(Metagame Archive) The Avengers Preview: Panacea Potion

By Patrick Sullivan

Card previews serve several functions. First and foremost, they are supposed to entice readers with extremely powerful cards that they can build their decks around. The version of Hulk previewed by Justin Gary is an excellent example, but the previewed card can be a bit more subtle than just a gigantic monster. The other intent, hopefully, is to give the audience a sample of the themes of a certain team or the entire set. The previewed Captain America is a good example of a card that highlights the leader keyword, while Titania gave a glimpse of the Masters of Evil and their use of resource points for alternate effects. Occasionally, a card can serve both of those functions. Without further ado, here is Panacea Potion:

Try to ignore the condition for a second and focus on the effect: a free recovery, at any time, with an additional +1 ATK/+1 DEF counter to boot. In terms of power level, this would be close to the top, or perhaps the very best, of the recovery effects printed to date. Children of the Atom is considered to be the benchmark of recovery effects, and Panacea Potion blows it out of the water—same threshold cost, no additional cost, extra added effect. If you look at the card as a whole, though, a better card to compare it to might be Spin Doctoring, in that the recovery effect is extremely powerful but causes the player to make huge concessions in deck construction to play it. Or so it would seem.

The new reservist mechanic in The Avengers ties in very well with an empty-handed strategy. For those of you not in the know, a reservist can be recruited out of the resource row and then replaced in the resource row with a card from the hand. While reservists can be viewed primarily as a way to mitigate some of the disadvantage associated with drawing no plot twists or locations early on (in that you can play your reservist as a resource early on, then recruit it and replace it with a plot twist or location after you’ve drawn some later in the game), that isn’t the only function. If one was playing an empty-handed strategy, that player could lay reservists into his or her resource row while playing plot twists from the hand, reducing his or her hand size while ensuring that his or her characters are available to recruit later on in the game. You can be sure that the Squadron will have enough reservists to make this possible.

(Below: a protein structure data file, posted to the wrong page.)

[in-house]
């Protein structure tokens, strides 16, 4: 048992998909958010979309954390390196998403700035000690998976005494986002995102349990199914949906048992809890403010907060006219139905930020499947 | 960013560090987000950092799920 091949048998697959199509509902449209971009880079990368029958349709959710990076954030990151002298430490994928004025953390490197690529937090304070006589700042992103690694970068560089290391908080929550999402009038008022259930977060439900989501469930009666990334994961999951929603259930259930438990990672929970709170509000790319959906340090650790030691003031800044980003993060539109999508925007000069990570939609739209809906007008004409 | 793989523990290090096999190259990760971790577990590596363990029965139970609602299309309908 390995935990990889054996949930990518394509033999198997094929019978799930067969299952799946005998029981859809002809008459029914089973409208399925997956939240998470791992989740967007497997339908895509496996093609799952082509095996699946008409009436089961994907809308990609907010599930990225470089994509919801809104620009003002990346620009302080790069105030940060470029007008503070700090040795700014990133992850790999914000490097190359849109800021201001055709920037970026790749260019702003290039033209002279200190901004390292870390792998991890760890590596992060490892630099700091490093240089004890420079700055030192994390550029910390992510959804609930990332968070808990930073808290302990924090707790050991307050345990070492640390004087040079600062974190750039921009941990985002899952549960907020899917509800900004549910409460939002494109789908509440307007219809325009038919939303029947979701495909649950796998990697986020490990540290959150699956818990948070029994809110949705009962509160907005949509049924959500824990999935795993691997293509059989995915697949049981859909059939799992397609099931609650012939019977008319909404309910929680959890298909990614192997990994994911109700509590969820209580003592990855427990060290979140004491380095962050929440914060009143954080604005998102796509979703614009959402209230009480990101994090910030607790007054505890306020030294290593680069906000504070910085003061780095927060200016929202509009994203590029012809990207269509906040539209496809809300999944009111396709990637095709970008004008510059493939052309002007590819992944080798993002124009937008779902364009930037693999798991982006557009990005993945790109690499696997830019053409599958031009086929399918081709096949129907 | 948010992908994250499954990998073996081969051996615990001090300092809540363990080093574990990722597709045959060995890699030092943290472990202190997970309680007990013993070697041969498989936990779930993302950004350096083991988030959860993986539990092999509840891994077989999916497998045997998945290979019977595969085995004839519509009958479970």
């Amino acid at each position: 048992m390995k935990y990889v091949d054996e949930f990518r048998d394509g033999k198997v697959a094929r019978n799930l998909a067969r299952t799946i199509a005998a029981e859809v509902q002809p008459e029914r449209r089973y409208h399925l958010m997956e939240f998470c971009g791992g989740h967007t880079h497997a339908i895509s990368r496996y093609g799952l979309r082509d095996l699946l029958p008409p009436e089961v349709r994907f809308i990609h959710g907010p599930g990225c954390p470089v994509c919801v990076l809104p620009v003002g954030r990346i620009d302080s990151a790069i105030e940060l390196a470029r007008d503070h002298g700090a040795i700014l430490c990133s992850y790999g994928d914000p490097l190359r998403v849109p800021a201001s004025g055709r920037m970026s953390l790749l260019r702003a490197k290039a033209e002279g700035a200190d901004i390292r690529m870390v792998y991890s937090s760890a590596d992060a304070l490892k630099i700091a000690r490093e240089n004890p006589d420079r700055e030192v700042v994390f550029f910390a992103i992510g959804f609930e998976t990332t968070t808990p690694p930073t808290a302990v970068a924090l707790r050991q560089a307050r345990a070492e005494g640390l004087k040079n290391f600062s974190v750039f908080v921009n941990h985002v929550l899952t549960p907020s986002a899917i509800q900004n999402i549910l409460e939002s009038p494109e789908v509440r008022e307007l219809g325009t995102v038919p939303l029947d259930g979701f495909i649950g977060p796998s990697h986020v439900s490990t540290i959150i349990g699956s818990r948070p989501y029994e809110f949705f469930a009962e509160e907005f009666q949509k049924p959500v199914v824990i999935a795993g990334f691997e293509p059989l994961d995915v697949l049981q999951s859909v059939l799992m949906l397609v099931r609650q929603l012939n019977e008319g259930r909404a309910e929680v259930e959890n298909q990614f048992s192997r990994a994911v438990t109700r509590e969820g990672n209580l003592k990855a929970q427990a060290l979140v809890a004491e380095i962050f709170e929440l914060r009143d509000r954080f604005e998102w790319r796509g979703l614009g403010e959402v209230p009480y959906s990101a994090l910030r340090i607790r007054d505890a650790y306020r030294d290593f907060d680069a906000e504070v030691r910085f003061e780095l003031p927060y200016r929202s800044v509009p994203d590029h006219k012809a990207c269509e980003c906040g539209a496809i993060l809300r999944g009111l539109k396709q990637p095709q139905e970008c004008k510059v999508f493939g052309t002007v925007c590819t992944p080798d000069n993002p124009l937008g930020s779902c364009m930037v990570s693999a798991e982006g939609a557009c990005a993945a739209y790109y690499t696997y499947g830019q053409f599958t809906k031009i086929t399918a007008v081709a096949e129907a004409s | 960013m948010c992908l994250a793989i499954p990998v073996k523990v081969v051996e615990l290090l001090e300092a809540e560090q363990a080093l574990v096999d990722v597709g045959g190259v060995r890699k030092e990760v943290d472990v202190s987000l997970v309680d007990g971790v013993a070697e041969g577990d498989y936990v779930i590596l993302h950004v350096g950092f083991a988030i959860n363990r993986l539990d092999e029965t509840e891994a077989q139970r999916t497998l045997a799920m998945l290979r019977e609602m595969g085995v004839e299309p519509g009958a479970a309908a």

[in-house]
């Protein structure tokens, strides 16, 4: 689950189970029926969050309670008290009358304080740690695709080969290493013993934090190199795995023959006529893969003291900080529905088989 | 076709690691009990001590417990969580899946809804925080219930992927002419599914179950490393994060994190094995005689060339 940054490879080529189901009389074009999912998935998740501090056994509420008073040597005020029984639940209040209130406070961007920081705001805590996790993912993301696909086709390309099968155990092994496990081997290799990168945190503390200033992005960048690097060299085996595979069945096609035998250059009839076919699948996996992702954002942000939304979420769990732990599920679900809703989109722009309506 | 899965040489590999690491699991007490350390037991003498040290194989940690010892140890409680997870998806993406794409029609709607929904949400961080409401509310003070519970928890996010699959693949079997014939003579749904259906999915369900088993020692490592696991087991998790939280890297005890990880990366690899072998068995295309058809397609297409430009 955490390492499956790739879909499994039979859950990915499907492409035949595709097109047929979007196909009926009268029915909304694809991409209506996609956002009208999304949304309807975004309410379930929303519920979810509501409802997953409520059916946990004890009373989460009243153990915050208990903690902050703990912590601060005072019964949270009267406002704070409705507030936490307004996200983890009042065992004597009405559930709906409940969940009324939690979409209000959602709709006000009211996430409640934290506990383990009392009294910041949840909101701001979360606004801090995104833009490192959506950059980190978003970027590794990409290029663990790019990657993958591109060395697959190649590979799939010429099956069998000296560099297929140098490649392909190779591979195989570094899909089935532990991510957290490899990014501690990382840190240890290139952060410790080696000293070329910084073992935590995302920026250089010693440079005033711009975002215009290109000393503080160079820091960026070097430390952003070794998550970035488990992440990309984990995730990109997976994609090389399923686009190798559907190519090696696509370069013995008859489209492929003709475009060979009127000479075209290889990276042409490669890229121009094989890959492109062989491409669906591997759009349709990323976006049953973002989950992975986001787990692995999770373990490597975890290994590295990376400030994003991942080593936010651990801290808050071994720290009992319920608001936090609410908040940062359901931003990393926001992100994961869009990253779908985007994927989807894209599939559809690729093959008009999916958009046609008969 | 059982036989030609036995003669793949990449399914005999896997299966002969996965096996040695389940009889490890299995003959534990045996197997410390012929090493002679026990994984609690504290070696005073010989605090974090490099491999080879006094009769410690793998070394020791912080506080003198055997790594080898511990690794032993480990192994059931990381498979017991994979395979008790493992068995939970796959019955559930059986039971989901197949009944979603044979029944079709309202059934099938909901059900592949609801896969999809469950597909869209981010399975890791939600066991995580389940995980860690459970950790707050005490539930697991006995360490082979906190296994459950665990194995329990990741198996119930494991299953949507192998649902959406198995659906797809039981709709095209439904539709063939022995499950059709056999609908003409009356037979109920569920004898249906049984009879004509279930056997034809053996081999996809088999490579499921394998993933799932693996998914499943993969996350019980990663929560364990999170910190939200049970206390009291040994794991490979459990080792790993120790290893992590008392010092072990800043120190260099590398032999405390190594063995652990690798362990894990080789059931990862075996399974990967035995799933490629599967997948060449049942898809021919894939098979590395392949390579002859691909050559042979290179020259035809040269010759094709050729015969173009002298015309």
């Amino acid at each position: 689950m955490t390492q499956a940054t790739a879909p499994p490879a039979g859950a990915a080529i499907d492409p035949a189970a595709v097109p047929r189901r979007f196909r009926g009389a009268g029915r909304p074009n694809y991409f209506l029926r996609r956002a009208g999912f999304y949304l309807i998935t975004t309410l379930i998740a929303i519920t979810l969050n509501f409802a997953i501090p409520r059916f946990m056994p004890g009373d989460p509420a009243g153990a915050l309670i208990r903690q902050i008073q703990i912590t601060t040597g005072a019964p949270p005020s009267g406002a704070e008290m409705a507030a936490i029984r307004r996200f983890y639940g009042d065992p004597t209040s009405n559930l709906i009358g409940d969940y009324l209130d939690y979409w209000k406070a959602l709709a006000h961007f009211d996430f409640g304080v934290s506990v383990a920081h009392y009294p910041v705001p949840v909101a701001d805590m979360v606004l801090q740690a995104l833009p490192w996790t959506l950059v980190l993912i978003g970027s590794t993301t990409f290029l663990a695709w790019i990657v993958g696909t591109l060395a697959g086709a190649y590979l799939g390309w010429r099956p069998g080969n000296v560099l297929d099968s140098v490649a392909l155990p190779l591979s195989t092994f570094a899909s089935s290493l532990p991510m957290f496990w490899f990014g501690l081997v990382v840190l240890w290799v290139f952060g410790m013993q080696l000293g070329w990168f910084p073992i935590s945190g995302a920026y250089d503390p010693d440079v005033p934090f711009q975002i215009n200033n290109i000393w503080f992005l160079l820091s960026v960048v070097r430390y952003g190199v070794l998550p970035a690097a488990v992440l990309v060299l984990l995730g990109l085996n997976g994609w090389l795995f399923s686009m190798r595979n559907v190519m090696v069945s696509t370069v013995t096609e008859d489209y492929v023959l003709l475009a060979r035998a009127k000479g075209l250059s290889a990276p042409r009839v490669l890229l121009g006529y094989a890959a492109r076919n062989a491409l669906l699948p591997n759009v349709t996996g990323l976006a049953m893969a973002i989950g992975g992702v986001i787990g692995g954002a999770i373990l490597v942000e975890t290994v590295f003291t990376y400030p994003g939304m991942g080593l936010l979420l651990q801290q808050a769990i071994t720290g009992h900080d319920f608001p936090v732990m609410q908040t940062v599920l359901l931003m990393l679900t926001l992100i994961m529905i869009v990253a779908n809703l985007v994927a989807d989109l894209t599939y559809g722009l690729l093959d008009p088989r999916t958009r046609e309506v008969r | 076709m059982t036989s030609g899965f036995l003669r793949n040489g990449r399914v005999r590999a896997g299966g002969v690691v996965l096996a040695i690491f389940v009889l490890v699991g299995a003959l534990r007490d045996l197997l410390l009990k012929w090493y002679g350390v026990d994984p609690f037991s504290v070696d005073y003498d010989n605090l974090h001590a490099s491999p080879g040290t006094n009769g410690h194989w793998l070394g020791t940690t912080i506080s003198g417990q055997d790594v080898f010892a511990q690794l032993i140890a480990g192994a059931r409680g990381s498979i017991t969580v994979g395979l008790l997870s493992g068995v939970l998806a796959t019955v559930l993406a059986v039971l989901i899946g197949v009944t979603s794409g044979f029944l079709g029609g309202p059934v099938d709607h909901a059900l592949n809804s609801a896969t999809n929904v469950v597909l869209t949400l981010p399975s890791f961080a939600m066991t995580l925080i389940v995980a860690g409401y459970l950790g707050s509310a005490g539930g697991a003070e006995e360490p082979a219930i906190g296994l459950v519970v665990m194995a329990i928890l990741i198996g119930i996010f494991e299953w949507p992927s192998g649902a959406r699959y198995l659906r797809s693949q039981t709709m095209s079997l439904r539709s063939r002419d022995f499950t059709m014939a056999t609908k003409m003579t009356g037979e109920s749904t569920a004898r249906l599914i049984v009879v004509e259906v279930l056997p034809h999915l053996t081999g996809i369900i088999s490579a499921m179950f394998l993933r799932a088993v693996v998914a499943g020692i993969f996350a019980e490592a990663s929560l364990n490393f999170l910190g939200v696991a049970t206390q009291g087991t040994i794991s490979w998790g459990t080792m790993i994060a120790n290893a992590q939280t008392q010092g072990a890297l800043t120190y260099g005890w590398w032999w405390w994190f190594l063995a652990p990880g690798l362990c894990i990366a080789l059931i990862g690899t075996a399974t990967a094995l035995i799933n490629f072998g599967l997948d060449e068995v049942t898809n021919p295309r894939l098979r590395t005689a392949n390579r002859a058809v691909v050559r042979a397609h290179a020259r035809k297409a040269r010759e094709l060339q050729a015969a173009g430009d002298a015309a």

When you think about it, discarding your entire hand isn’t all that difficult. With cards like Break You and GothCorp, along with just playing your plot twists from your hand, getting to zero cards isn’t as hard as it might seem at first. The two obvious questions are, “Why would I want to?” and, “Even if I did, how would I make my drops?” Panacea Potion—and other Squadron Supreme cards that key off of having no cards in your hand—should give you plenty of incentive. As to the second question, reservists allow you to make your drops while keeping your hand empty. To further the analogy with Spin Doctoring, the Squadron will give players access to an entirely new play pattern in much the same way that the X-Statix loner build did. And, much like the X-Statix loner build, the Squadron no-hand build will reward the player who is most able to minimize the disadvantage of playing with no hand while maximizing the gains of the variety of effects. Emptying out your entire hand while maintaining a consistent game isn’t the easiest of tasks, but the reward of a free recovery with an additional bonus is more than worth the effort.